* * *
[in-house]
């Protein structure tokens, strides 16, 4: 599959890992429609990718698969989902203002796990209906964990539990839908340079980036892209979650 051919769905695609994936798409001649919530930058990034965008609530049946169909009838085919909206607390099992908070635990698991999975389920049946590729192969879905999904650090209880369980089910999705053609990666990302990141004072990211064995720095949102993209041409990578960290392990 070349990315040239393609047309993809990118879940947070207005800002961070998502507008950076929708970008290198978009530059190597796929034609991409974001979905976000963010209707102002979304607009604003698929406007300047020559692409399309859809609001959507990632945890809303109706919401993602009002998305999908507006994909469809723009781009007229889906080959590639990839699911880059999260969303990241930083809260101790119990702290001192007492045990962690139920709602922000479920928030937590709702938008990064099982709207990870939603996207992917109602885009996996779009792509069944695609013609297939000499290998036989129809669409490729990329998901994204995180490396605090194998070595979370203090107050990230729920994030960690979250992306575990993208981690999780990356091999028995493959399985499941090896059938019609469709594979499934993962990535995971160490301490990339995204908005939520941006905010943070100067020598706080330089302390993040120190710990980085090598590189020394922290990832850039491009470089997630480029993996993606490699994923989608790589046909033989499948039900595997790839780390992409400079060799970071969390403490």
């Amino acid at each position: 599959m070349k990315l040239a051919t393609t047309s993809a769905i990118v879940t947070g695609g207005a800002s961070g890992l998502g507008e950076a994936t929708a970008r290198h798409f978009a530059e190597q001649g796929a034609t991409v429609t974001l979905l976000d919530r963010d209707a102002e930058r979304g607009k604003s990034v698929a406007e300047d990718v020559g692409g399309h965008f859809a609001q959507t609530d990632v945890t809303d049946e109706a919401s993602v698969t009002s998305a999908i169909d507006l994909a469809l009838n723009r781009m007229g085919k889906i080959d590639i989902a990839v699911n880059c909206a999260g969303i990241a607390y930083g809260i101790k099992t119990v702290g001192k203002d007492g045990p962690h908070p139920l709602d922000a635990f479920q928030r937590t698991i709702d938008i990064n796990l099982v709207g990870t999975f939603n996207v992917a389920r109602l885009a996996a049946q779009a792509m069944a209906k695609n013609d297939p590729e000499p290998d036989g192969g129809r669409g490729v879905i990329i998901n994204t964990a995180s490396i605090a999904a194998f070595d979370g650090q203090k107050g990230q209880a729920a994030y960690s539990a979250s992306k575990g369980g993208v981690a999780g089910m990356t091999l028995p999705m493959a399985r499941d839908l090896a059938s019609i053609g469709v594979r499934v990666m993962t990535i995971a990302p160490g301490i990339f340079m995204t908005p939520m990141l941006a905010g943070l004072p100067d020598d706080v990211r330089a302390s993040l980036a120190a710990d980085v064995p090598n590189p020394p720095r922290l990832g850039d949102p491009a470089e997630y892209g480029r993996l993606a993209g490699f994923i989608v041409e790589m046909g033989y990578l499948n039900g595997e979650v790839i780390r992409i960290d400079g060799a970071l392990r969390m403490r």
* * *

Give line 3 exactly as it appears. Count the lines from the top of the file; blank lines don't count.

């Amino acid at each position: 599959m070349k990315l040239a051919t393609t047309s993809a769905i990118v879940t947070g695609g207005a800002s961070g890992l998502g507008e950076a994936t929708a970008r290198h798409f978009a530059e190597q001649g796929a034609t991409v429609t974001l979905l976000d919530r963010d209707a102002e930058r979304g607009k604003s990034v698929a406007e300047d990718v020559g692409g399309h965008f859809a609001q959507t609530d990632v945890t809303d049946e109706a919401s993602v698969t009002s998305a999908i169909d507006l994909a469809l009838n723009r781009m007229g085919k889906i080959d590639i989902a990839v699911n880059c909206a999260g969303i990241a607390y930083g809260i101790k099992t119990v702290g001192k203002d007492g045990p962690h908070p139920l709602d922000a635990f479920q928030r937590t698991i709702d938008i990064n796990l099982v709207g990870t999975f939603n996207v992917a389920r109602l885009a996996a049946q779009a792509m069944a209906k695609n013609d297939p590729e000499p290998d036989g192969g129809r669409g490729v879905i990329i998901n994204t964990a995180s490396i605090a999904a194998f070595d979370g650090q203090k107050g990230q209880a729920a994030y960690s539990a979250s992306k575990g369980g993208v981690a999780g089910m990356t091999l028995p999705m493959a399985r499941d839908l090896a059938s019609i053609g469709v594979r499934v990666m993962t990535i995971a990302p160490g301490i990339f340079m995204t908005p939520m990141l941006a905010g943070l004072p100067d020598d706080v990211r330089a302390s993040l980036a120190a710990d980085v064995p090598n590189p020394p720095r922290l990832g850039d949102p491009a470089e997630y892209g480029r993996l993606a993209g490699f994923i989608v041409e790589m046909g033989y990578l499948n039900g595997e979650v790839i780390r992409i960290d400079g060799a970071l392990r969390m403490r």